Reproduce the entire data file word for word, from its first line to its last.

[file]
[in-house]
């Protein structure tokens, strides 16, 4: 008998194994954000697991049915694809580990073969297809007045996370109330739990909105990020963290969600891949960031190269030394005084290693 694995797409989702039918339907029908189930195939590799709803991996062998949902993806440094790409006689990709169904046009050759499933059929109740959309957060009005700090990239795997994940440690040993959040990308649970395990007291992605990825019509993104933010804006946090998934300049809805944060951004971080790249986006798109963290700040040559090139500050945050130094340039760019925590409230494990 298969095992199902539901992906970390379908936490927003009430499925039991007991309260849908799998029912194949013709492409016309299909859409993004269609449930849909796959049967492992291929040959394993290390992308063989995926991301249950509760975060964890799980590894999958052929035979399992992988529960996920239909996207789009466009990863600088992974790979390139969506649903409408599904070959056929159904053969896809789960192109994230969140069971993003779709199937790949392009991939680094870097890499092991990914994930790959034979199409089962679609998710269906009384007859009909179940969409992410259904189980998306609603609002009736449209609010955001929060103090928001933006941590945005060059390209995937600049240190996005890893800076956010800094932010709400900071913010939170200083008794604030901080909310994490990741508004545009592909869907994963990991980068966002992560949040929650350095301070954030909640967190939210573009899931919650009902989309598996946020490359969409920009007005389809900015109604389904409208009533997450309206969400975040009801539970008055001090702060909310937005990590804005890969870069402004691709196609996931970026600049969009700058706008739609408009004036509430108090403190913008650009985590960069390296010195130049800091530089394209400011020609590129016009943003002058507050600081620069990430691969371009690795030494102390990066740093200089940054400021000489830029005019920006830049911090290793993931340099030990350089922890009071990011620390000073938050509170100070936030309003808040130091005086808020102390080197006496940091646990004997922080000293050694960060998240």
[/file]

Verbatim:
[in-house]
């Protein structure tokens, strides 16, 4: 008998194994954000697991049915694809580990073969297809007045996370109330739990909105990020963290969600891949960031190269030394005084290693 694995797409989702039918339907029908189930195939590799709803991996062998949902993806440094790409006689990709169904046009050759499933059929109740959309957060009005700090990239795997994940440690040993959040990308649970395990007291992605990825019509993104933010804006946090998934300049809805944060951004971080790249986006798109963290700040040559090139500050945050130094340039760019925590409230494990 298969095992199902539901992906970390379908936490927003009430499925039991007991309260849908799998029912194949013709492409016309299909859409993004269609449930849909796959049967492992291929040959394993290390992308063989995926991301249950509760975060964890799980590894999958052929035979399992992988529960996920239909996207789009466009990863600088992974790979390139969506649903409408599904070959056929159904053969896809789960192109994230969140069971993003779709199937790949392009991939680094870097890499092991990914994930790959034979199409089962679609998710269906009384007859009909179940969409992410259904189980998306609603609002009736449209609010955001929060103090928001933006941590945005060059390209995937600049240190996005890893800076956010800094932010709400900071913010939170200083008794604030901080909310994490990741508004545009592909869907994963990991980068966002992560949040929650350095301070954030909640967190939210573009899931919650009902989309598996946020490359969409920009007005389809900015109604389904409208009533997450309206969400975040009801539970008055001090702060909310937005990590804005890969870069402004691709196609996931970026600049969009700058706008739609408009004036509430108090403190913008650009985590960069390296010195130049800091530089394209400011020609590129016009943003002058507050600081620069990430691969371009690795030494102390990066740093200089940054400021000489830029005019920006830049911090290793993931340099030990350089922890009071990011620390000073938050509170100070936030309003808040130091005086808020102390080197006496940091646990004997922080000293050694960060998240």